The union’s declaration of support for Starmer’s candidacy came on the very same day as the nomination process began in the Parliamentary Labour Party and without any form of consultation with those union members who pay into the Affiliated Political (Labour Link) fund. To the astonishment of more than a few Corbyn supporters in the union, as well as the consternation of many of the union’s senior officials, the Unison Labour Link committee backed Corbyn, albeit by slender margins, in both 2015 and ’16. The union’s high command decided in the wake of Labour’s December 2019 to leave nothing to chance (or any semblance of membership involvement). Through its Labour Link fund Unison appears to have been the single biggest union contributor to Starmer’s leadership campaign, donating over £30,000.
“A change is gonna come”, but when?
But the new NEC faces significant internal obstacles to delivering ‘real change’ as well as the critical challenge of membership engagement against the backdrop of continuing cuts to real pay, terms and conditions. Turnout in the NEC elections was again worryingly low, reaching no more than 6.6% in any of Unison’s twelve regions and just 9.9% in any of its service groups. Nonetheless, the results signal a leftward shift within Unison’s activist layer.
Unfortunately, the signs thus far suggest that the entrenched machine built up over the past two decades won’t concede gracefully, not least in terms of the union’s relationship with the Labour Party. At present the union has two seats on Labour’s own NEC with one held by Wendy Nichols, the secretary of the union’s North Yorkshire local government branch, who lost her previous seat on the union’s executive in 2017 and has failed to regain it in two subsequent elections. The other Unison representative is Mark Ferguson, the union’s parliamentary officer and an appointed official, was LabourList’s editor from 2010-14. Both consistently vote with the right on the NEC. In contrast, Time for Real Change members of Unison’s NEC issued a statement clearly opposing automatic expulsions and proscriptions in the wake of the July vote by Labour’s governing body.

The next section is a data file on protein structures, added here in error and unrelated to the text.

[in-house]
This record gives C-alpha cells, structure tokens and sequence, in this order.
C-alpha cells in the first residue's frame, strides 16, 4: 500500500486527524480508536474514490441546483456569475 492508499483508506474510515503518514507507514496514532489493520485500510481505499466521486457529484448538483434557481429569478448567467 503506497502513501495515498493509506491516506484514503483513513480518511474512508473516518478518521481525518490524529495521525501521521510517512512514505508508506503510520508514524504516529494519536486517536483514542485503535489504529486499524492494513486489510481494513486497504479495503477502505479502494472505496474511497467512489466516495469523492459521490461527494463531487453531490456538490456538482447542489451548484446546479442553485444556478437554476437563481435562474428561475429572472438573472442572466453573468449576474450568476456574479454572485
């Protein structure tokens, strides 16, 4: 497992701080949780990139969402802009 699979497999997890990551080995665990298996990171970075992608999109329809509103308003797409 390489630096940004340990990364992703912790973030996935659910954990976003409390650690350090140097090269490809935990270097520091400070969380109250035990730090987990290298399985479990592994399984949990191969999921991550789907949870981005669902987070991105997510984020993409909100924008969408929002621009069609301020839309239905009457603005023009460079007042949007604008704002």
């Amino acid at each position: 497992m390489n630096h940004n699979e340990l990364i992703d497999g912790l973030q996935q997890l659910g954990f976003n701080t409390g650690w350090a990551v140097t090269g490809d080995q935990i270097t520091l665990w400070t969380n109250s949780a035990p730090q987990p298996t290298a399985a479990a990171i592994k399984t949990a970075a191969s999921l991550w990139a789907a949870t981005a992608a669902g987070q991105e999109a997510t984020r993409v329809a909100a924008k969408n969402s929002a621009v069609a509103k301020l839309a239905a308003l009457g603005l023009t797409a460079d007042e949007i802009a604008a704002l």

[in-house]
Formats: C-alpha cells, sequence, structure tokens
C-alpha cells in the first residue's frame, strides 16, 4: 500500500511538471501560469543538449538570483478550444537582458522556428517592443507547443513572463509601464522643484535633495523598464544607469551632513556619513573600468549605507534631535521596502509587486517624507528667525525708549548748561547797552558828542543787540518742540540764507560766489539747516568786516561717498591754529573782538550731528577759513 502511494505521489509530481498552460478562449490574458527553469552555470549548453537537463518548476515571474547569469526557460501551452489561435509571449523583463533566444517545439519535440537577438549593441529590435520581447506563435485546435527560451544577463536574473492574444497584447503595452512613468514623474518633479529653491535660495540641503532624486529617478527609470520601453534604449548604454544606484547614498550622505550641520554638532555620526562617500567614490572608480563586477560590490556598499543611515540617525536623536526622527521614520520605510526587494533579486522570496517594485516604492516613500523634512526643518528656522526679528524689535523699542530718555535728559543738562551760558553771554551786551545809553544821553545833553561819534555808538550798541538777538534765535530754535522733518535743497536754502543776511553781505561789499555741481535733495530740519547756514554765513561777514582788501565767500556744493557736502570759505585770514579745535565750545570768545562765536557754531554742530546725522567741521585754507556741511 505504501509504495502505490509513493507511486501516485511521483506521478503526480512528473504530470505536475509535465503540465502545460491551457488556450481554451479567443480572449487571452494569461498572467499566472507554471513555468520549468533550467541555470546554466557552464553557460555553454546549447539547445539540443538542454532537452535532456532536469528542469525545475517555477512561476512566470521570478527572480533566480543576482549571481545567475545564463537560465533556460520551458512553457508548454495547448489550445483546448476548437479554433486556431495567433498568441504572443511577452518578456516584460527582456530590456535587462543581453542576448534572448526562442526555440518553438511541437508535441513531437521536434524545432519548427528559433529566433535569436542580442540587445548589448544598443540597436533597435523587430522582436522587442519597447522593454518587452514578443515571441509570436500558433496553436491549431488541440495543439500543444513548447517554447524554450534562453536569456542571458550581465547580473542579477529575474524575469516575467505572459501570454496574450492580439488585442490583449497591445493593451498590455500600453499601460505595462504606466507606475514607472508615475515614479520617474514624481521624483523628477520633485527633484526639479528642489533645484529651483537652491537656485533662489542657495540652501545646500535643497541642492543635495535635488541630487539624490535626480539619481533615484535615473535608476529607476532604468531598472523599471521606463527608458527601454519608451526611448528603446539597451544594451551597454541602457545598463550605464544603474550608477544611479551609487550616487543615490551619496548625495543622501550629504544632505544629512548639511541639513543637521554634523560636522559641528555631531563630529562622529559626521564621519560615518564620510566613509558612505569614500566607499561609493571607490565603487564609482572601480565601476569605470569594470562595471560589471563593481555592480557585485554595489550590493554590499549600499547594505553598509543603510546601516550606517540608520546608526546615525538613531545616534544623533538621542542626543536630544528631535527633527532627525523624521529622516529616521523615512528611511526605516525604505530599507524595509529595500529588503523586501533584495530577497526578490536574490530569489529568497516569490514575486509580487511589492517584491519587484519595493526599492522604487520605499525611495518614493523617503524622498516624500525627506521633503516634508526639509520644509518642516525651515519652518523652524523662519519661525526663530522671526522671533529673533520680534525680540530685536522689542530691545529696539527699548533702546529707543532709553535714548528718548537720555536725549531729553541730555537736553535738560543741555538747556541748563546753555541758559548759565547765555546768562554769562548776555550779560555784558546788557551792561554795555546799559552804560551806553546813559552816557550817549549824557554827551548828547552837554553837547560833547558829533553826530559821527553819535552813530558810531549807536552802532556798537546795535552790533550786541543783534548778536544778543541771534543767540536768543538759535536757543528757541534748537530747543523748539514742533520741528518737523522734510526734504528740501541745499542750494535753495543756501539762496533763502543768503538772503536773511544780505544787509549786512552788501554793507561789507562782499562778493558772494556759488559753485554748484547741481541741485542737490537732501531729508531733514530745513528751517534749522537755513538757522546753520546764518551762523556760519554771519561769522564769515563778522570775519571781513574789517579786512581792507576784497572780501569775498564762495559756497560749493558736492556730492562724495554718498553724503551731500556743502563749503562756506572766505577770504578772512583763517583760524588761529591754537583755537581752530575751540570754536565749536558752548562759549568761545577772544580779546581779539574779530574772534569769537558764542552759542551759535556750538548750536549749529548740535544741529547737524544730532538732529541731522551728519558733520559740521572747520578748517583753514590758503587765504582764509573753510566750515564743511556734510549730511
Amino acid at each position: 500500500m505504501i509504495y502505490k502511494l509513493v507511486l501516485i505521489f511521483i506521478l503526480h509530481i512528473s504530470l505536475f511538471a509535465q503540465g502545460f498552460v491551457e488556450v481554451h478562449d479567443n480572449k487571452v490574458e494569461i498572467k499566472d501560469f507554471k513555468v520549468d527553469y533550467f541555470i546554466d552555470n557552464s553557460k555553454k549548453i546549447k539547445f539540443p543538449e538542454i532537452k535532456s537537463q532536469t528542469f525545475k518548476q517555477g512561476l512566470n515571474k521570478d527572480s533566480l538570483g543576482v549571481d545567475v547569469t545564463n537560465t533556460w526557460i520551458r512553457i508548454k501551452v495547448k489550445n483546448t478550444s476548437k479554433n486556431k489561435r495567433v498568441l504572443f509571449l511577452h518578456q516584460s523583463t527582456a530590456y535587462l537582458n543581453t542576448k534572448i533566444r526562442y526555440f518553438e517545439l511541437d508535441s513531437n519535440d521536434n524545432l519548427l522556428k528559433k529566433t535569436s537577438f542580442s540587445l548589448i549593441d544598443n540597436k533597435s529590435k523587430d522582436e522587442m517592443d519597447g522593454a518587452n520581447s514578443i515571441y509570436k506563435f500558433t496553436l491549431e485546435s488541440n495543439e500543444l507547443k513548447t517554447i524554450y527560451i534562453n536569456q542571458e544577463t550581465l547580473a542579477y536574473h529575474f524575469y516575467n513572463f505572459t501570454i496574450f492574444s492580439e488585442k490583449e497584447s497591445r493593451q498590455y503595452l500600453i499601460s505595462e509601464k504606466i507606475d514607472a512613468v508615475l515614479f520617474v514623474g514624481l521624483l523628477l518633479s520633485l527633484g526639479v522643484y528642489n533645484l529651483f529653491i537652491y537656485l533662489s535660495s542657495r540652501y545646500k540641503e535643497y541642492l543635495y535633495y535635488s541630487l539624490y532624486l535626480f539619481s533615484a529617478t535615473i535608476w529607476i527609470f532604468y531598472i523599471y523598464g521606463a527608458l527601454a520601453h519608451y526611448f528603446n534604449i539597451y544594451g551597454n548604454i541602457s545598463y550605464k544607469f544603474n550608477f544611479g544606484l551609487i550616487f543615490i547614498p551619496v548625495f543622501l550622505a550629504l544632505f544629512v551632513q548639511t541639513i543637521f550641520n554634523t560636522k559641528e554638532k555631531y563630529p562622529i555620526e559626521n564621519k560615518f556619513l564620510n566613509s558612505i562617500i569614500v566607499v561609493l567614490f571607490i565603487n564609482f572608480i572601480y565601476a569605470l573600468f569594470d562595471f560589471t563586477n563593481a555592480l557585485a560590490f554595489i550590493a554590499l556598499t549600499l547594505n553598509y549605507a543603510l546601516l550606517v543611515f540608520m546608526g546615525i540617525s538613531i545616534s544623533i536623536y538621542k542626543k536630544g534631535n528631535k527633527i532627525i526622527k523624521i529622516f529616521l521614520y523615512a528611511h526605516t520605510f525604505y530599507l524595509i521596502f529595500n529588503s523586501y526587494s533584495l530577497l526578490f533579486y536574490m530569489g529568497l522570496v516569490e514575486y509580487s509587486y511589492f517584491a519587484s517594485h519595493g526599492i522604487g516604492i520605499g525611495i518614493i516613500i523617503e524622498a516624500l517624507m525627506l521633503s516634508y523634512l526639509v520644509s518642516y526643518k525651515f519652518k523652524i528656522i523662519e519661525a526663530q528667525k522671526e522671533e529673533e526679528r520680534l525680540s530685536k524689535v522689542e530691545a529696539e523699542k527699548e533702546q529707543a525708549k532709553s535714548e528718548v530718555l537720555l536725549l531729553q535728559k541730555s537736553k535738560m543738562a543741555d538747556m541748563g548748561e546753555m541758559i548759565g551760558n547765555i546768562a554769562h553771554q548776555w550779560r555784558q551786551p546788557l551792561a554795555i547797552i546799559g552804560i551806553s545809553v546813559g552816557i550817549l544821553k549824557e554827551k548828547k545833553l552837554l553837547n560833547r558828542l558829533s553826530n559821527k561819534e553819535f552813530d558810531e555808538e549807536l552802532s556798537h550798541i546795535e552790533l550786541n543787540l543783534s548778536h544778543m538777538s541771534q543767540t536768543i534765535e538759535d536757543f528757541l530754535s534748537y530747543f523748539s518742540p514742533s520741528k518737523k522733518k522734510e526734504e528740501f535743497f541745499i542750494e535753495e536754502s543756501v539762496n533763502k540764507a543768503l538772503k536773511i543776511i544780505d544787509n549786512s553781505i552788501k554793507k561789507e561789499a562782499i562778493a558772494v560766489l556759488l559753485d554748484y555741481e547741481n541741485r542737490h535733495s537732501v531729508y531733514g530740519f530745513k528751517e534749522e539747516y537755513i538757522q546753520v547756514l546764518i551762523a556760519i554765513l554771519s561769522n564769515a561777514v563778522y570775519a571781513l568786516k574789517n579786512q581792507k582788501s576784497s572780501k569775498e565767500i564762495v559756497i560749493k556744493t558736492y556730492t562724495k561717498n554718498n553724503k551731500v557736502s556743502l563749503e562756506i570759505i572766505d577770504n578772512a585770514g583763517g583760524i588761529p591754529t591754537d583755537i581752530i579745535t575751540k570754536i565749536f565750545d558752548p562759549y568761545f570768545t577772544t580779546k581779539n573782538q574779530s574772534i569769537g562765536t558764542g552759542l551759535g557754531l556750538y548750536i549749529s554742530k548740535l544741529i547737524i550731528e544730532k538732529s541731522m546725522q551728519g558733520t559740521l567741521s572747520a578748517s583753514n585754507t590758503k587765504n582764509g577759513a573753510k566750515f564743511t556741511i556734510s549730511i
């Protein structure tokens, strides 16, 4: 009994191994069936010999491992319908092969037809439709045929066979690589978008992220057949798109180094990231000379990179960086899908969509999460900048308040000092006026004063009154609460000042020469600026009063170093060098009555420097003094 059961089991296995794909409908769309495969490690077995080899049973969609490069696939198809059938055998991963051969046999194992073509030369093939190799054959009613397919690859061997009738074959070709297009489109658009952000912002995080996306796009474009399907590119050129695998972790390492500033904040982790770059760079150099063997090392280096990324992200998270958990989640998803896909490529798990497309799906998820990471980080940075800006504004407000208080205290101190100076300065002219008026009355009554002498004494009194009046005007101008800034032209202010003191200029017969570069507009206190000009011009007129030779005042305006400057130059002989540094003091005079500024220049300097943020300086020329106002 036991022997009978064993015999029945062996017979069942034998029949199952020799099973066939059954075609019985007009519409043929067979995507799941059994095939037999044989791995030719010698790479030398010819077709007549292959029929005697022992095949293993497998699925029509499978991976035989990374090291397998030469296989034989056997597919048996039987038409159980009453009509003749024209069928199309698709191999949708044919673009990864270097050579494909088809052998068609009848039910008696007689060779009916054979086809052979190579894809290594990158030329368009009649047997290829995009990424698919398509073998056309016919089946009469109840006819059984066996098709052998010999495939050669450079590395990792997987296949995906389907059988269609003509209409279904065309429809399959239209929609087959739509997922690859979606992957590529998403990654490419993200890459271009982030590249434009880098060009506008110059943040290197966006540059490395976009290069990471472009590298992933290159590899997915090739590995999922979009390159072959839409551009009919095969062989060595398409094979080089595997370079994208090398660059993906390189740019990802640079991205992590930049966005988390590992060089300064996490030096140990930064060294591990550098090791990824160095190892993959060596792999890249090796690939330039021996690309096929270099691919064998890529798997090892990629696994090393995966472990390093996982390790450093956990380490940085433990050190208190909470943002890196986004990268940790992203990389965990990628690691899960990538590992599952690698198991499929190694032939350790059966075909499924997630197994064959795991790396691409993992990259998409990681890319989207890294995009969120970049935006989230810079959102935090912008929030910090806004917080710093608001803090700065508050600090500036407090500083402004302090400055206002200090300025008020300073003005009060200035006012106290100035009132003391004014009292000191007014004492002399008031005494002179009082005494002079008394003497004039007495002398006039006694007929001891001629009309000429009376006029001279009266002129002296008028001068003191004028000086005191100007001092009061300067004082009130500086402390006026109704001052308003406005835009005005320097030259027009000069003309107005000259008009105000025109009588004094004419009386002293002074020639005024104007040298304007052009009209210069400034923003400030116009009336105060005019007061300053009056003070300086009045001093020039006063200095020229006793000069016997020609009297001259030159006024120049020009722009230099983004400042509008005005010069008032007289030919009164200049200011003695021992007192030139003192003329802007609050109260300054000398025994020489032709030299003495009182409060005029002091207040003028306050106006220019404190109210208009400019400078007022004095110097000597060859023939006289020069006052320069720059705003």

The hard work starts
Securing an NEC majority was probably the easy part. A dramatic illustration of the scale of bureaucratic resistance came just a week after the results emerged. On Friday 18th June the newly elected NEC met officially for the first time at the close of the online national conference. Its principal item of business was the election of a three-member presidential team, which plays both a significant symbolic and practical role during its year-long term. The new executive elected Andrea Egan as senior vice-president, Kath Owen as junior vice-president and Paul Holmes as president. In Holmes’ absence, Egan assumed the chair only to face multiple interruptions from full-time officials. The NEC was apparently blocked from agreeing a date for its next meeting (!), though it did eventually convene a July meeting.
The following Monday the union’s national website published a terse statement, which gave begrudging recognition of Holmes’ election, while noting that he cannot assume the presidency. The statement neglected to mention the reason: Holmes, while eligible to stand for office, has been suspended by the union for 19 months without a disciplinary hearing taking place. Another leading figure on the NEC left, health worker Karen Reissmann, cannot currently take up her seat, having faced multiple suspensions.
To an outside observer such internal wrangling may seem trivial, but they underscore the scale of the challenge the new NEC faces in leading the transformation of Britain’s biggest union into a force capable of mounting effective resistance to further real terms pay cuts, still more austerity in local government, real pay cuts across the public sector and the accelerating privatisation of the NHS. The new NEC does, however, include several battle-hardened activists, who have led successful local resistance.